• While diesel service technicians and mechanics may get started with basic on-the-job training, many employers seek workers with a certificate or associate degree.
  • The National Institute for Automotive Service Excellence offers certification for service technicians and mechanics that work with diesel engines.

Heavy Vehicle and Mobile Equipment Service Technicians

Heavy vehicle and mobile equipment service technicians work mostly on large equipment used in farming, transportation and construction. They perform scheduled maintenance to keep large machinery running smoothly, and they use computer software to help them diagnose problems. They also replace worn out equipment and mechanical components before they become a problem that could cause the equipment to break down.

Because large vehicles may not be able to travel very easily, heavy vehicle technicians often travel with their tools to the job scene and perform their work on-site.

  • Because heavy machinery is very complex, many employers prefer to hire technicians that have received postsecondary education through a certificate or associate degree program.
  • Some heavy vehicle technicians may need to earn certification in a specific software program. Even if certification is not required, it typically leads to higher pay.

Associations and Organizations

As new cars continue to be made, new ways to fix them (and new things that need to be fixed!) are continuing to be made as well. If your goal is to become an auto repair professional, it's important to stay on top of changes within the industry. The following organizations and associations offer continuing education, news and other important resources in this field:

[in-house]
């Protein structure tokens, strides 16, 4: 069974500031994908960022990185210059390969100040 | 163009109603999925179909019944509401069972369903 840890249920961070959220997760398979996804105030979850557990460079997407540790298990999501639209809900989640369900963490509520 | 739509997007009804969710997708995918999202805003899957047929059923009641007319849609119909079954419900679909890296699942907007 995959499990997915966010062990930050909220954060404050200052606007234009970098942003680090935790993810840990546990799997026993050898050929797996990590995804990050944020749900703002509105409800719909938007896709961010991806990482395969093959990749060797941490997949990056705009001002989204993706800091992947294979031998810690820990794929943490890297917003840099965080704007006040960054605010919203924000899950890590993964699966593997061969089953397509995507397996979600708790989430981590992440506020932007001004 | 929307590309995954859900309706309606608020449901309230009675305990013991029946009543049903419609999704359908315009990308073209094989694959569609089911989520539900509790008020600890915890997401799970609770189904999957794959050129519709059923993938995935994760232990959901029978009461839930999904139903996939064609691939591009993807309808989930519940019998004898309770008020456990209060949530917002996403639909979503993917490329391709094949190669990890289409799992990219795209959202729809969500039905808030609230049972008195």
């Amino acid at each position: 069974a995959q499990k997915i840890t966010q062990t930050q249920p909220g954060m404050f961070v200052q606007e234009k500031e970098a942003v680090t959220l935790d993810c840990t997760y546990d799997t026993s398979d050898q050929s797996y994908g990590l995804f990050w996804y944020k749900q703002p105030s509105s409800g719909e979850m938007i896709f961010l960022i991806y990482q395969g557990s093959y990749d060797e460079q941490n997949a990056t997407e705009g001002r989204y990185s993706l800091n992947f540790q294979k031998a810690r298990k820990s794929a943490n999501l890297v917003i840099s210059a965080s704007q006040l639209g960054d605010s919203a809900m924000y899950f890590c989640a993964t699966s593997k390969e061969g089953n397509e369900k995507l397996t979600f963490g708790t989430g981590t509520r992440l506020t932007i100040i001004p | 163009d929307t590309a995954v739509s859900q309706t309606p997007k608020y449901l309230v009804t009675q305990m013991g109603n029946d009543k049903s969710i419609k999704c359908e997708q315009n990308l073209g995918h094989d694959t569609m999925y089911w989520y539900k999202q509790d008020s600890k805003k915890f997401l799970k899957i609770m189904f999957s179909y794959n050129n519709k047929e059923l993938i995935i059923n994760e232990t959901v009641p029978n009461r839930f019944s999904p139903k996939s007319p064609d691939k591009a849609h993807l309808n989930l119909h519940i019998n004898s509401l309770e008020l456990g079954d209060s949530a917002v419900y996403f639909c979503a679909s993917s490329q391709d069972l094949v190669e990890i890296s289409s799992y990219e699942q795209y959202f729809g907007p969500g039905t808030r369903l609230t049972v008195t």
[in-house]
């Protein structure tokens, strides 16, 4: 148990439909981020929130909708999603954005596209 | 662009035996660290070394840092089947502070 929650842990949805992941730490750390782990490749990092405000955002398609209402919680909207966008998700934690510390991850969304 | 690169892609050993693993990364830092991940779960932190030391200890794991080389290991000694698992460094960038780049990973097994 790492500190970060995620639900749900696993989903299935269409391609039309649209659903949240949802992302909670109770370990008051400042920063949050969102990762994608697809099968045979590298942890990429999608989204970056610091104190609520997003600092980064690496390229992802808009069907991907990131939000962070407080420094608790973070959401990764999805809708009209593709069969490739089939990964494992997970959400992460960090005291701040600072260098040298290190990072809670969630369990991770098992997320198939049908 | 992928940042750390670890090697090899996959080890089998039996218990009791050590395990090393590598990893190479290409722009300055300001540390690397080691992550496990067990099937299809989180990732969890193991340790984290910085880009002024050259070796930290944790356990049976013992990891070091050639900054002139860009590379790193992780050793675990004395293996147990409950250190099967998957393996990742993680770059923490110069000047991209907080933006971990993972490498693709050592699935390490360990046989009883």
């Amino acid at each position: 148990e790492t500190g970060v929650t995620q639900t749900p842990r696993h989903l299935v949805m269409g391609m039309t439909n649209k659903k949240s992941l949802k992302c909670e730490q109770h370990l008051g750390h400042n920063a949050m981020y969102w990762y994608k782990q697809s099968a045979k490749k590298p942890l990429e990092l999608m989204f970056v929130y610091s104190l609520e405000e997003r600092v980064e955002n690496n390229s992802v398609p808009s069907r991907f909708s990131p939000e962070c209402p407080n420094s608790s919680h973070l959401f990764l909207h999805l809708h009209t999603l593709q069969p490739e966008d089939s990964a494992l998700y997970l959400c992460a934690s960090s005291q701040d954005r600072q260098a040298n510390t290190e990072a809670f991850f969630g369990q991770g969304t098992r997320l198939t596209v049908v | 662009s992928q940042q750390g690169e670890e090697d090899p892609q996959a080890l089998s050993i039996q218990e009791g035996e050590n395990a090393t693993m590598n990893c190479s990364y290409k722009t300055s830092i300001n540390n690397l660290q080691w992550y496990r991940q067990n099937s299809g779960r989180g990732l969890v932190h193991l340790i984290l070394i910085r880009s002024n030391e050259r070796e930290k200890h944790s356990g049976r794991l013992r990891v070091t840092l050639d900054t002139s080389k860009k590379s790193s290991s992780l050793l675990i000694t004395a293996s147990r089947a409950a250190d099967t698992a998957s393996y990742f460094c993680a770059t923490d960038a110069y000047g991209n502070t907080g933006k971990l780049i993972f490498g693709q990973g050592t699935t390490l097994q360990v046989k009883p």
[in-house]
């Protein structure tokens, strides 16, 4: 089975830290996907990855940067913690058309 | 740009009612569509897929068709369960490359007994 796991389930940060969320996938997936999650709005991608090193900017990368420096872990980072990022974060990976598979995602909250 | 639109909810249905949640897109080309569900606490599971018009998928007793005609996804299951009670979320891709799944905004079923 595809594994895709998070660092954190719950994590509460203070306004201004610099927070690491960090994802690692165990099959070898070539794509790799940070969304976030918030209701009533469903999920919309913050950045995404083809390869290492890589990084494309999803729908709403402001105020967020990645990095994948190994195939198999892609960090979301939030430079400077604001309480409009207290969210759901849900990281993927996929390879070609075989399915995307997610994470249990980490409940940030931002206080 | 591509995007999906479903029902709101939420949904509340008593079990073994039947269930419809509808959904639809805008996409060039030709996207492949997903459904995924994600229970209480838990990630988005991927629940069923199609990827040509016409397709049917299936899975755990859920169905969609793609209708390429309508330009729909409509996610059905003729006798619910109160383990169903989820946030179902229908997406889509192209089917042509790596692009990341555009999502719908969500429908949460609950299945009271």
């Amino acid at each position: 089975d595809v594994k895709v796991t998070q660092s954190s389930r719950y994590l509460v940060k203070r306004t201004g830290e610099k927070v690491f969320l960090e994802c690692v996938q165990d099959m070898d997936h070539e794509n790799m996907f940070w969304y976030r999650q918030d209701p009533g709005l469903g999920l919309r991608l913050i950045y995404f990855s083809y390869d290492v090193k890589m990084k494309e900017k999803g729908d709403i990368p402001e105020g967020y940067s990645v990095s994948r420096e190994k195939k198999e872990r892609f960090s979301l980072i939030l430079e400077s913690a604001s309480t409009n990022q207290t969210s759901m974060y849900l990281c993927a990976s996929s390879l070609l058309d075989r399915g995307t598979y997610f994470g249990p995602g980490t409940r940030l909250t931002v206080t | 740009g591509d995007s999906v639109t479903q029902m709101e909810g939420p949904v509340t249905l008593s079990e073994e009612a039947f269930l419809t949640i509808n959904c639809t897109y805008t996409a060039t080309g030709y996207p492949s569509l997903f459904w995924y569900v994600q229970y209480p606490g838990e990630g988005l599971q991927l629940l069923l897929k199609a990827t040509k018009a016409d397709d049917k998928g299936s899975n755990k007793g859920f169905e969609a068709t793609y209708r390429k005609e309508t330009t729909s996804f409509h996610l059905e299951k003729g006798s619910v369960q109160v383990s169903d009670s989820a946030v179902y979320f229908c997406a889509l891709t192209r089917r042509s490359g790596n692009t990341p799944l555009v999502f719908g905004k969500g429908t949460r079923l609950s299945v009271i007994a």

• The National Institute for Automotive Service Excellence -- This organization sets standards within the industry while also offering certifications that can help workers increase their job prospects and command higher pay. Certification tests can be taken in fields such as automotive repair, heavy trucks, truck equipment, school buses and more.
  • Automotive Service Association -- The Automotive Service Association has the sweeping goal of improving automotive service by raising standards on a national level. They also offer membership opportunities, research and news within the industry.
  • Auto Care Association -- The Auto Care Association serves as the voice for 500,000 independent businesses within the auto care industry. Check out their website to find auto care news, job boards and membership opportunities.
  • National Windshield Repair Association -- The National Windshield Repair Association offers extensive news and resources within the field of windshield repair.
  • Council of Automotive Repair -- This association offers automotive repair centers in several states, along with certification opportunities for repair shops that want to join.
Article Sources

Pursue your Auto Mechanics Major today…